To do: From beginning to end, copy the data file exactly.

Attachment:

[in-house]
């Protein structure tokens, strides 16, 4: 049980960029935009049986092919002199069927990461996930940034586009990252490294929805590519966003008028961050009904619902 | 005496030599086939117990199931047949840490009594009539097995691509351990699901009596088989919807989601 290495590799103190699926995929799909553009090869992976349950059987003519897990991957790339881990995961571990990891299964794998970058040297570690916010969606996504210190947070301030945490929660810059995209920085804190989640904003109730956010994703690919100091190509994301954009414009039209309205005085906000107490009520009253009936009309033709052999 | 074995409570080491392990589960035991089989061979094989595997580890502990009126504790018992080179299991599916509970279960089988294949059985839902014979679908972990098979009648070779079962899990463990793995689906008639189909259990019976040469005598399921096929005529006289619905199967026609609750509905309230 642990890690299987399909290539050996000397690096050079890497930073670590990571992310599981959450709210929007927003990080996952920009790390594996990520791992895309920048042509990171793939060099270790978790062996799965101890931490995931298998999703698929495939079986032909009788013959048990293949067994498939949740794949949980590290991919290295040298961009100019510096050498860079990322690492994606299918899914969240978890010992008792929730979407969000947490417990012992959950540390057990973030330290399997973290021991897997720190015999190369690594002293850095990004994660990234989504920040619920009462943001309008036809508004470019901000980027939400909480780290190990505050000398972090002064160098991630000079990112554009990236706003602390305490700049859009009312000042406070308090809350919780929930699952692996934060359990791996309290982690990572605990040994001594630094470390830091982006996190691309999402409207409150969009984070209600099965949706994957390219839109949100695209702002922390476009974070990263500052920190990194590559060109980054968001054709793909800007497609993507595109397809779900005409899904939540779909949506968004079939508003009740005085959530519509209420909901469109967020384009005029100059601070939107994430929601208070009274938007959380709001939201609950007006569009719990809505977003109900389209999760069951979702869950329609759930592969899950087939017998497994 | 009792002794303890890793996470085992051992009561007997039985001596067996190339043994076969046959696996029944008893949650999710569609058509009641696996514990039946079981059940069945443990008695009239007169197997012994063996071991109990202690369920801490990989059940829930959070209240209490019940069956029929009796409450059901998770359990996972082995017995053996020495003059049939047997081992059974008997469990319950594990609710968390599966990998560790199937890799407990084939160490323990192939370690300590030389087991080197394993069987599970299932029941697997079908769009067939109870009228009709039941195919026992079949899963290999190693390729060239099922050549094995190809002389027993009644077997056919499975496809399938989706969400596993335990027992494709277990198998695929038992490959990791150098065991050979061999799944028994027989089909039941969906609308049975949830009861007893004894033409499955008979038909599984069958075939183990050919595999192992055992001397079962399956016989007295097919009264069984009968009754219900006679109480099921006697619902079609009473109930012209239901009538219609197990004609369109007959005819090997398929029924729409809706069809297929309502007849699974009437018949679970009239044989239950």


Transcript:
[in-house]
């Protein structure tokens, strides 16, 4: 049980960029935009049986092919002199069927990461996930940034586009990252490294929805590519966003008028961050009904619902 | 005496030599086939117990199931047949840490009594009539097995691509351990699901009596088989919807989601 290495590799103190699926995929799909553009090869992976349950059987003519897990991957790339881990995961571990990891299964794998970058040297570690916010969606996504210190947070301030945490929660810059995209920085804190989640904003109730956010994703690919100091190509994301954009414009039209309205005085906000107490009520009253009936009309033709052999 | 074995409570080491392990589960035991089989061979094989595997580890502990009126504790018992080179299991599916509970279960089988294949059985839902014979679908972990098979009648070779079962899990463990793995689906008639189909259990019976040469005598399921096929005529006289619905199967026609609750509905309230 642990890690299987399909290539050996000397690096050079890497930073670590990571992310599981959450709210929007927003990080996952920009790390594996990520791992895309920048042509990171793939060099270790978790062996799965101890931490995931298998999703698929495939079986032909009788013959048990293949067994498939949740794949949980590290991919290295040298961009100019510096050498860079990322690492994606299918899914969240978890010992008792929730979407969000947490417990012992959950540390057990973030330290399997973290021991897997720190015999190369690594002293850095990004994660990234989504920040619920009462943001309008036809508004470019901000980027939400909480780290190990505050000398972090002064160098991630000079990112554009990236706003602390305490700049859009009312000042406070308090809350919780929930699952692996934060359990791996309290982690990572605990040994001594630094470390830091982006996190691309999402409207409150969009984070209600099965949706994957390219839109949100695209702002922390476009974070990263500052920190990194590559060109980054968001054709793909800007497609993507595109397809779900005409899904939540779909949506968004079939508003009740005085959530519509209420909901469109967020384009005029100059601070939107994430929601208070009274938007959380709001939201609950007006569009719990809505977003109900389209999760069951979702869950329609759930592969899950087939017998497994 | 009792002794303890890793996470085992051992009561007997039985001596067996190339043994076969046959696996029944008893949650999710569609058509009641696996514990039946079981059940069945443990008695009239007169197997012994063996071991109990202690369920801490990989059940829930959070209240209490019940069956029929009796409450059901998770359990996972082995017995053996020495003059049939047997081992059974008997469990319950594990609710968390599966990998560790199937890799407990084939160490323990192939370690300590030389087991080197394993069987599970299932029941697997079908769009067939109870009228009709039941195919026992079949899963290999190693390729060239099922050549094995190809002389027993009644077997056919499975496809399938989706969400596993335990027992494709277990198998695929038992490959990791150098065991050979061999799944028994027989089909039941969906609308049975949830009861007893004894033409499955008979038909599984069958075939183990050919595999192992055992001397079962399956016989007295097919009264069984009968009754219900006679109480099921006697619902079609009473109930012209239901009538219609197990004609369109007959005819090997398929029924729409809706069809297929309502007849699974009437018949679970009239044989239950």